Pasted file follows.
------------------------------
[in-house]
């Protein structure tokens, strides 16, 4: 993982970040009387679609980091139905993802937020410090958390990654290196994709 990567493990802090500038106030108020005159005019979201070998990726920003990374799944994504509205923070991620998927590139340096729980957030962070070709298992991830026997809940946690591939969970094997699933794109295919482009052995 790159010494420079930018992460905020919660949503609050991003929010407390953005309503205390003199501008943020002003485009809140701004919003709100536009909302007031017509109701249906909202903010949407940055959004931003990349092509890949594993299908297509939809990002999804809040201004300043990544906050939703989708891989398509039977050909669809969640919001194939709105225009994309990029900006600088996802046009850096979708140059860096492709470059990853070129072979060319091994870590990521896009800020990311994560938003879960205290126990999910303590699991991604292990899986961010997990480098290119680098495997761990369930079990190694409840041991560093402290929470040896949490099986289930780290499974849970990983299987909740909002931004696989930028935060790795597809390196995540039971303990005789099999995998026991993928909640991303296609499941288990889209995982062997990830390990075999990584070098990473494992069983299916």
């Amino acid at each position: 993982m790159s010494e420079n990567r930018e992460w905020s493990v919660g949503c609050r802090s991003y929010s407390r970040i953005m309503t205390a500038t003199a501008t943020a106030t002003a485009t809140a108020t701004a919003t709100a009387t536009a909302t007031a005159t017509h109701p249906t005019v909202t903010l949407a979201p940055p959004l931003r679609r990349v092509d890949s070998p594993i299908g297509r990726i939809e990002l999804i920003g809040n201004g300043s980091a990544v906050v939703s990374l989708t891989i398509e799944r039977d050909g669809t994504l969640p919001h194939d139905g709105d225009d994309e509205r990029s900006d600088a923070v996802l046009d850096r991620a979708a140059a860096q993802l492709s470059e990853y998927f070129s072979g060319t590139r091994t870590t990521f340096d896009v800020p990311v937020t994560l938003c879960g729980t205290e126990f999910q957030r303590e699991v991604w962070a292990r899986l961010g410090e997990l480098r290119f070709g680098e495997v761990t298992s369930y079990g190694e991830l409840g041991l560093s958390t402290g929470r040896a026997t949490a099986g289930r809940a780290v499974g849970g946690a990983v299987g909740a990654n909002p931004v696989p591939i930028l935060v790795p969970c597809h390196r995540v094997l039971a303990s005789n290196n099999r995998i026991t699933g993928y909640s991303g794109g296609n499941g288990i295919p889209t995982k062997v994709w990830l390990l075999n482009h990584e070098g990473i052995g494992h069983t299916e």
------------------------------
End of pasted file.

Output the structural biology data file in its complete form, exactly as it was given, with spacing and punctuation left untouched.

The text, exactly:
[in-house]
């Protein structure tokens, strides 16, 4: 993982970040009387679609980091139905993802937020410090958390990654290196994709 990567493990802090500038106030108020005159005019979201070998990726920003990374799944994504509205923070991620998927590139340096729980957030962070070709298992991830026997809940946690591939969970094997699933794109295919482009052995 790159010494420079930018992460905020919660949503609050991003929010407390953005309503205390003199501008943020002003485009809140701004919003709100536009909302007031017509109701249906909202903010949407940055959004931003990349092509890949594993299908297509939809990002999804809040201004300043990544906050939703989708891989398509039977050909669809969640919001194939709105225009994309990029900006600088996802046009850096979708140059860096492709470059990853070129072979060319091994870590990521896009800020990311994560938003879960205290126990999910303590699991991604292990899986961010997990480098290119680098495997761990369930079990190694409840041991560093402290929470040896949490099986289930780290499974849970990983299987909740909002931004696989930028935060790795597809390196995540039971303990005789099999995998026991993928909640991303296609499941288990889209995982062997990830390990075999990584070098990473494992069983299916």
């Amino acid at each position: 993982m790159s010494e420079n990567r930018e992460w905020s493990v919660g949503c609050r802090s991003y929010s407390r970040i953005m309503t205390a500038t003199a501008t943020a106030t002003a485009t809140a108020t701004a919003t709100a009387t536009a909302t007031a005159t017509h109701p249906t005019v909202t903010l949407a979201p940055p959004l931003r679609r990349v092509d890949s070998p594993i299908g297509r990726i939809e990002l999804i920003g809040n201004g300043s980091a990544v906050v939703s990374l989708t891989i398509e799944r039977d050909g669809t994504l969640p919001h194939d139905g709105d225009d994309e509205r990029s900006d600088a923070v996802l046009d850096r991620a979708a140059a860096q993802l492709s470059e990853y998927f070129s072979g060319t590139r091994t870590t990521f340096d896009v800020p990311v937020t994560l938003c879960g729980t205290e126990f999910q957030r303590e699991v991604w962070a292990r899986l961010g410090e997990l480098r290119f070709g680098e495997v761990t298992s369930y079990g190694e991830l409840g041991l560093s958390t402290g929470r040896a026997t949490a099986g289930r809940a780290v499974g849970g946690a990983v299987g909740a990654n909002p931004v696989p591939i930028l935060v790795p969970c597809h390196r995540v094997l039971a303990s005789n290196n099999r995998i026991t699933g993928y909640s991303g794109g296609n499941g288990i295919p889209t995982k062997v994709w990830l390990l075999n482009h990584e070098g990473i052995g494992h069983t299916e």